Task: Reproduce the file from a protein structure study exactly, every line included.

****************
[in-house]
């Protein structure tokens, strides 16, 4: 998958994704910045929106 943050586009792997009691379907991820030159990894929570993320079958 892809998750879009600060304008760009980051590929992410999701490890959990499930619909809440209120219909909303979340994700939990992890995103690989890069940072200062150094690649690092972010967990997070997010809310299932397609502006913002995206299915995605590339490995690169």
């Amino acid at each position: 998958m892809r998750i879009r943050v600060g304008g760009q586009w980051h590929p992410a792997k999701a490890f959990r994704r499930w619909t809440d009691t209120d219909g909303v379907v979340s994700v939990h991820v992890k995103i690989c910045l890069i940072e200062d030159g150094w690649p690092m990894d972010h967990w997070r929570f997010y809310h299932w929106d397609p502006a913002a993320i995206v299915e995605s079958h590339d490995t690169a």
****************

[in-house]
């Protein structure tokens, strides 16, 4: 998958994704910045929106 943050586009792997009691379907991820030159990894929570993320079958 892809998750879009600060304008760009980051590929992410999701490890959990499930619909809440209120219909909303979340994700939990992890995103690989890069940072200062150094690649690092972010967990997070997010809310299932397609502006913002995206299915995605590339490995690169």
């Amino acid at each position: 998958m892809r998750i879009r943050v600060g304008g760009q586009w980051h590929p992410a792997k999701a490890f959990r994704r499930w619909t809440d009691t209120d219909g909303v379907v979340s994700v939990h991820v992890k995103i690989c910045l890069i940072e200062d030159g150094w690649p690092m990894d972010h967990w997070r929570f997010y809310h299932w929106d397609p502006a913002a993320i995206v299915e995605s079958h590339d490995t690169a």